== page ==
Talia Milgrom-Elcott, co-founder and executive director of 100Kin10, a nonprofit devoted to supporting STEM teachers told me: “Many of the most important—and most contentious— issues of our time, from climate change to AI, require STEM. We need talented young people, both girls and boys, and from all backgrounds, to be grappling with and solving these problems.”
Brian Carter, a former Program Officer at the Overdeck Family Foundation (a funder of my organization, PowerMyLearning) says exposure to STEM is especially important for students in under-resourced communities: “Students imagine scientists to be white, middle-class, male, and ‘brainy,’ which is, for many, not who they see when they look in the mirror. Exposure to science not only changes a child’s understanding of his or her own identity, but impacts learning and career trajectories.”
Bringing Families Onboard
It does not have to be robotics, 3D printers or coding. Sewing, cooking or repairing household items can teach the same tinkering and making concepts.
If STEM is so important, how can we give students more exposure to it?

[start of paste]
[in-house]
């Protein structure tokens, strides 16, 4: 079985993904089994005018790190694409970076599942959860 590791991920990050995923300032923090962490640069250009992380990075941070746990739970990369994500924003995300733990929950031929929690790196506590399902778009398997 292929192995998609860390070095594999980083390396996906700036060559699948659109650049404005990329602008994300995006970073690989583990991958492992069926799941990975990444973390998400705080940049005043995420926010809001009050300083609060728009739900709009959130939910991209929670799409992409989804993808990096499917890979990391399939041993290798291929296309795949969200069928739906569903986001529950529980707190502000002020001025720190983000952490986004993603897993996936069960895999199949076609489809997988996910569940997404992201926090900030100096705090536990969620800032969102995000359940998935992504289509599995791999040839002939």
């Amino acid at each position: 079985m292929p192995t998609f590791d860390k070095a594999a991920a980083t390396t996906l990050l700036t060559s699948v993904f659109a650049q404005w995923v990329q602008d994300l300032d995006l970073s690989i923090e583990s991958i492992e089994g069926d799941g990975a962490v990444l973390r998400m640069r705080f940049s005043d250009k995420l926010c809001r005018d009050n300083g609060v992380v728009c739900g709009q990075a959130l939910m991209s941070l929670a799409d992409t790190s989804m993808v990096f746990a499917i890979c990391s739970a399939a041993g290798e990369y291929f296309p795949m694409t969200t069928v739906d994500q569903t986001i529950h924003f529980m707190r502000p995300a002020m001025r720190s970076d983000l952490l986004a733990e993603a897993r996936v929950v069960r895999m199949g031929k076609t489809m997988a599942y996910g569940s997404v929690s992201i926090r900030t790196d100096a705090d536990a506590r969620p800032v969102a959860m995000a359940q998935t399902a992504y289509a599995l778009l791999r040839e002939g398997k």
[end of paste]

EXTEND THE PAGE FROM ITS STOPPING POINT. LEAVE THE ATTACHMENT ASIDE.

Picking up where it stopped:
I was surprised to learn from Linda Kekelis, an education researcher and advisor for the STEM NEXT Opportunity Fund, that parents are one of the biggest influences on kids’ interest and persistence in STEM. Parents can not only spark a new interest in STEM, they can also encourage their kids to pursue a pathway to a related career.
As part of her job, Kekelis talks to parents and investigates STEM-related programs that focus on engaging families. From these experiences she writes about opportunities along with lessons learned and challenges with family engagement in the hopes of empowering more families and promoting equity in STEM.
One of the challenges she has seen is that a lot of parents are intimidated by STEM. When advising organizations that engage parents, Kekelis encourages them to address this fear right away. She shares the research that shows parents don’t need to be experts in the science or engineering content themselves in order to help their children learn. They can play different roles like asking questions or encouraging their child to show and talk about their interests. She says a good starting point is to ask parents what they are already doing and show them connections to STEM. “It does not have to be robotics, 3D printers or coding. Sewing, cooking or repairing household items can teach the same tinkering and making concepts.”
Making Science Come Alive